Not Too Bad Pot (2964) is a site that sits on the north side of the ridge to the east of Cruz Uzano. This 65m deep narrow shaft was capped open during Easter 2015. Over 3 trips 7 pitch heads had to be capped out to make progress. This involved drilling over 100 holes and using around 400 caps. The cave now reaches a depth of 196m. Down the final 11m pitch the cave continues into a tight meandering passage, with a lump of rock in the floor preventing entry. Removal of this was attempted but needs more work in 2016. There is a small draught and it takes some water in wet weather.

Testing is needed to see if this water flows to the Matienzo side (e.g. to Cueva del Risco (25) or to the Ogarrio side via the Cueva de Humo system (734). The survey can be downloaded from the Matienzo Caves Project website at:


The Four Valleys System

Rob Smallshire in Carcavuezo, Afternoon Stroll, Southern Passage junction (Paul "Footleg" Fretwell)

Rob Smallshire in Carcavuezo, Afternoon Stroll, Southern Passage junction (Paul “Footleg” Fretwell)

Cueva de Carcavuezo (81) – following extensive flooding over the winter, work was carried out to both check the line of the cave near where the water normally sinks and also a surface survey to check the line of the river. This is needed as the current map shows it in the wrong place (due to tree cover hiding it in the aerial photographs. A radio location system was used to locate key passages and a comprehensive survey was produced. In the cave a 100m extension was found going towards the surface, this was also radio located. Work continued for the update and resurvey work of the Four Valleys System.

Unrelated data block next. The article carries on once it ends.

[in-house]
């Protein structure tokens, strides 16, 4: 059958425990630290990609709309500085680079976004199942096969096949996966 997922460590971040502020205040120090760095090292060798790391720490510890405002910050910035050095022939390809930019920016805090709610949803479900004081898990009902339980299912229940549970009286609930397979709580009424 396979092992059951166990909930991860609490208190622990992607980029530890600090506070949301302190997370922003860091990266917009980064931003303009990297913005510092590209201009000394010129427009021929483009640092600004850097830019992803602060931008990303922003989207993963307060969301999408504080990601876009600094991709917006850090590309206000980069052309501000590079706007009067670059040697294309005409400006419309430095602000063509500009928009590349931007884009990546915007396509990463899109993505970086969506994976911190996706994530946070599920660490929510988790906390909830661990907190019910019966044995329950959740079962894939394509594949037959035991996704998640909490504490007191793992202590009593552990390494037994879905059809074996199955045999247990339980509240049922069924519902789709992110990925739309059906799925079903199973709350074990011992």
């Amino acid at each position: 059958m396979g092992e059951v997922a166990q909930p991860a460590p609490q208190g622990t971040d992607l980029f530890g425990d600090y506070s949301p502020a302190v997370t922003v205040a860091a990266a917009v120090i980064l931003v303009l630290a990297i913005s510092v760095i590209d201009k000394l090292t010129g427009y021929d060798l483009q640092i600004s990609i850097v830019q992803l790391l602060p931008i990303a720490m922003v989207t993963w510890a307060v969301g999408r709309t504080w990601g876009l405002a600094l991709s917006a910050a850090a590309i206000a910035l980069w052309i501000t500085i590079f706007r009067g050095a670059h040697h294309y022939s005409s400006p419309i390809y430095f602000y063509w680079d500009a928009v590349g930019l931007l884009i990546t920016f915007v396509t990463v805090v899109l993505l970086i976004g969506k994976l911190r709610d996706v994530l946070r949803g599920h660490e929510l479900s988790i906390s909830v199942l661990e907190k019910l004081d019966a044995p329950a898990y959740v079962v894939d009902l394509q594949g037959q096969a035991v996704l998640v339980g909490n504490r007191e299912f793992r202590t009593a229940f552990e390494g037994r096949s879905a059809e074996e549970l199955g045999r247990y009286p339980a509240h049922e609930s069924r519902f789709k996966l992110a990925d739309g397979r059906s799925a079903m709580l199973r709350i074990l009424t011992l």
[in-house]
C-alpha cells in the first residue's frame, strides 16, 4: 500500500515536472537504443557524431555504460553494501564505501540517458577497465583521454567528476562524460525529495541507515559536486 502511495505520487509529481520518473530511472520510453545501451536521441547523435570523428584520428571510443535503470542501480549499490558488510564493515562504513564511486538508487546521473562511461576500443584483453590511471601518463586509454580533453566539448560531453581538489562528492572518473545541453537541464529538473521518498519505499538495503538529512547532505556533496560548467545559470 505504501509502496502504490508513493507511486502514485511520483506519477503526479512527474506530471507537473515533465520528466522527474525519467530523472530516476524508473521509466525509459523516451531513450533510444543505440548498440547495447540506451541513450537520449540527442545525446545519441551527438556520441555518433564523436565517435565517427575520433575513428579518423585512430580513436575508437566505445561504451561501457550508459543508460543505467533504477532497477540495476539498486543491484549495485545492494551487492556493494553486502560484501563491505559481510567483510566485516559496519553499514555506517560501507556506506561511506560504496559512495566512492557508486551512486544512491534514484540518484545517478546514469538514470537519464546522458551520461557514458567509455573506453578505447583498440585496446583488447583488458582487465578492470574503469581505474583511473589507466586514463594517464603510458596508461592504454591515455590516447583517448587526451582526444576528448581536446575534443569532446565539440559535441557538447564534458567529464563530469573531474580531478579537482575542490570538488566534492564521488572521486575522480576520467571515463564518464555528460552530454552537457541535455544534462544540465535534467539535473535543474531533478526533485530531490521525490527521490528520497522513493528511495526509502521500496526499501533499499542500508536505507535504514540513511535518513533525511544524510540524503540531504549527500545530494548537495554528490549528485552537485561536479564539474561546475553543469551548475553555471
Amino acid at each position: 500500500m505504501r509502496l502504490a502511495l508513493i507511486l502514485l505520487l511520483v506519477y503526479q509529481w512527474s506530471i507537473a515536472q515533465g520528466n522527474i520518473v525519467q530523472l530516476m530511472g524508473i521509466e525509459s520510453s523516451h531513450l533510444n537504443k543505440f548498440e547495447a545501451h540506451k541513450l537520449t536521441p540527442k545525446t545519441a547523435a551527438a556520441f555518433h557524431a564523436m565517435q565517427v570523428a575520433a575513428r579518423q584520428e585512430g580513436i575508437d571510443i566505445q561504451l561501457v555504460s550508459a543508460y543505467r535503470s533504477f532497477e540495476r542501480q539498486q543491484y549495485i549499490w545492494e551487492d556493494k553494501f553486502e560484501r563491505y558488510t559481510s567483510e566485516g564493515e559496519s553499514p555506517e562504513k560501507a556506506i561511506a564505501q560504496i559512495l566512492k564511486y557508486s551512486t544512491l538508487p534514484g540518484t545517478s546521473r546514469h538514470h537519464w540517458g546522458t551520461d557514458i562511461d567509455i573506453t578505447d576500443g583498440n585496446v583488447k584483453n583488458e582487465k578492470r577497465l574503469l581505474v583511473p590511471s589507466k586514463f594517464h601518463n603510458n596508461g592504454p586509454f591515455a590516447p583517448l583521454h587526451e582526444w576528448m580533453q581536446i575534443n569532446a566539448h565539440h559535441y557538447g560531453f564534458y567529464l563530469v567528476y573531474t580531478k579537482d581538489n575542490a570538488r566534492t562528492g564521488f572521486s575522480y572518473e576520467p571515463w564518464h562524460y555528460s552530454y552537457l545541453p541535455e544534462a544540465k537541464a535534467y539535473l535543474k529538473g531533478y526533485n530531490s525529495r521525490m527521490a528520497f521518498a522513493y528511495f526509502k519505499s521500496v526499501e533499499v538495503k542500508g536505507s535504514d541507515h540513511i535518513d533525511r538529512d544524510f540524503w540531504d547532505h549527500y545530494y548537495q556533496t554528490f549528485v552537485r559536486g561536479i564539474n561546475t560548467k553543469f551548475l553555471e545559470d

Torca la Vaca (2889) The exploration at Easter was hampered by finding that the connection crawl from the dry entrance BigMat Calf Hole (3916) had partly collapsed due to the flooding and wet weather over the winter. The blockage was cleared out over two days and temporary wooden shoring put in place. In August strong tubes were placed in this crawl, after they had been cut into a “kit” form so they could be lowered down the entrance tube. Using the BigMat Calf Hole entrance the area south of the system was pushed and in total over 2km of new passages in the far SE of the system, a 200m inlet to half way toward the passage was found and surveyed. The main finds were new along “Suit Wrecker Inlet” and a second 600m extended this major inlet to a choke, which is about 500m from Cueva de Collada (0394) in the adjacent valley of La Gatuna.

A new nearby site Cueva del Ciervo (4117) was found and seemed to be developed as part of a maze cave. It is at the same horizon as the more extensive maze cave Cueva de los Urros (2927) which is about 300m to the south, and may be Cueva del Ciervo of a similar origin. The Cave is heavily calcited and contans a number of bear bones and a number of bear pits. The cave was linked to The Langdales (3034) which gives an easier entrance.

The details of the 20k Vaca system can be found at

Text: Philip Papard

Download: Summary Report | Full Expedition Report